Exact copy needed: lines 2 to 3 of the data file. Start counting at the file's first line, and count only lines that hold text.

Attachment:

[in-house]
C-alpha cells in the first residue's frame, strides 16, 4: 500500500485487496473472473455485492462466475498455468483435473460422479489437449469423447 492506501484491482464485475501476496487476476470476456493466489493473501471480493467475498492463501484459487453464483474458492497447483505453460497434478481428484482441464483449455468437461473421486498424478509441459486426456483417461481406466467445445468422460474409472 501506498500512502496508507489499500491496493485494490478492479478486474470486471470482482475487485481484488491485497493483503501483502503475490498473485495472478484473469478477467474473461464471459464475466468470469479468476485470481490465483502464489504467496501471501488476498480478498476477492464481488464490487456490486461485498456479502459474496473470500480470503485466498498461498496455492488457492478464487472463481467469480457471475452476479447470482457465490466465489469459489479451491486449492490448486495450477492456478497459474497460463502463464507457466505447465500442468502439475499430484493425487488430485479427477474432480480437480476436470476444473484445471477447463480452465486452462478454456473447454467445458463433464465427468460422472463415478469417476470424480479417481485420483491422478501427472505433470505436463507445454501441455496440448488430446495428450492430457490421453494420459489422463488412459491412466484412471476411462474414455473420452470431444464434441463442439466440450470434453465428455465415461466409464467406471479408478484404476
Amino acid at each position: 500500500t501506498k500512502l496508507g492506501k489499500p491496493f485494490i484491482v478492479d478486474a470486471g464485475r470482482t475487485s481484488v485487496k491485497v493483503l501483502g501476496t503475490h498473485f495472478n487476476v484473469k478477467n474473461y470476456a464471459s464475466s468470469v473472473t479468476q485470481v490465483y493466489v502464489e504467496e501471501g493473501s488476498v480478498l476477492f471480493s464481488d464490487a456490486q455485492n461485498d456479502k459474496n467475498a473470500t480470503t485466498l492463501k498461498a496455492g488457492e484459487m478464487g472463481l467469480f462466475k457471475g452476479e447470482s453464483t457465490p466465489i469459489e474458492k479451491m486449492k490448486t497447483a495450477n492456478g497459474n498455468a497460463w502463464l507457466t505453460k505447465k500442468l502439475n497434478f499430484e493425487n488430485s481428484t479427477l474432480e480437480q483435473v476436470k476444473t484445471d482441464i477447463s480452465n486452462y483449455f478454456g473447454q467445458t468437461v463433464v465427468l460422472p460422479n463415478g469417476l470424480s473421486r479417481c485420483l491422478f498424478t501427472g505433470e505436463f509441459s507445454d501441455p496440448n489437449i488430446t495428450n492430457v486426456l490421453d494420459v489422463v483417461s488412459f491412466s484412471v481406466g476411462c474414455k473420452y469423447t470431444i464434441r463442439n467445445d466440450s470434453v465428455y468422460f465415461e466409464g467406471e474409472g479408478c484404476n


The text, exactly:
C-alpha cells in the first residue's frame, strides 16, 4: 500500500485487496473472473455485492462466475498455468483435473460422479489437449469423447 492506501484491482464485475501476496487476476470476456493466489493473501471480493467475498492463501484459487453464483474458492497447483505453460497434478481428484482441464483449455468437461473421486498424478509441459486426456483417461481406466467445445468422460474409472 501506498500512502496508507489499500491496493485494490478492479478486474470486471470482482475487485481484488491485497493483503501483502503475490498473485495472478484473469478477467474473461464471459464475466468470469479468476485470481490465483502464489504467496501471501488476498480478498476477492464481488464490487456490486461485498456479502459474496473470500480470503485466498498461498496455492488457492478464487472463481467469480457471475452476479447470482457465490466465489469459489479451491486449492490448486495450477492456478497459474497460463502463464507457466505447465500442468502439475499430484493425487488430485479427477474432480480437480476436470476444473484445471477447463480452465486452462478454456473447454467445458463433464465427468460422472463415478469417476470424480479417481485420483491422478501427472505433470505436463507445454501441455496440448488430446495428450492430457490421453494420459489422463488412459491412466484412471476411462474414455473420452470431444464434441463442439466440450470434453465428455465415461466409464467406471479408478484404476
Amino acid at each position: 500500500t501506498k500512502l496508507g492506501k489499500p491496493f485494490i484491482v478492479d478486474a470486471g464485475r470482482t475487485s481484488v485487496k491485497v493483503l501483502g501476496t503475490h498473485f495472478n487476476v484473469k478477467n474473461y470476456a464471459s464475466s468470469v473472473t479468476q485470481v490465483y493466489v502464489e504467496e501471501g493473501s488476498v480478498l476477492f471480493s464481488d464490487a456490486q455485492n461485498d456479502k459474496n467475498a473470500t480470503t485466498l492463501k498461498a496455492g488457492e484459487m478464487g472463481l467469480f462466475k457471475g452476479e447470482s453464483t457465490p466465489i469459489e474458492k479451491m486449492k490448486t497447483a495450477n492456478g497459474n498455468a497460463w502463464l507457466t505453460k505447465k500442468l502439475n497434478f499430484e493425487n488430485s481428484t479427477l474432480e480437480q483435473v476436470k476444473t484445471d482441464i477447463s480452465n486452462y483449455f478454456g473447454q467445458t468437461v463433464v465427468l460422472p460422479n463415478g469417476l470424480s473421486r479417481c485420483l491422478f498424478t501427472g505433470e505436463f509441459s507445454d501441455p496440448n489437449i488430446t495428450n492430457v486426456l490421453d494420459v489422463v483417461s488412459f491412466s484412471v481406466g476411462c474414455k473420452y469423447t470431444i464434441r463442439n467445445d466440450s470434453v465428455y468422460f465415461e466409464g467406471e474409472g479408478c484404476n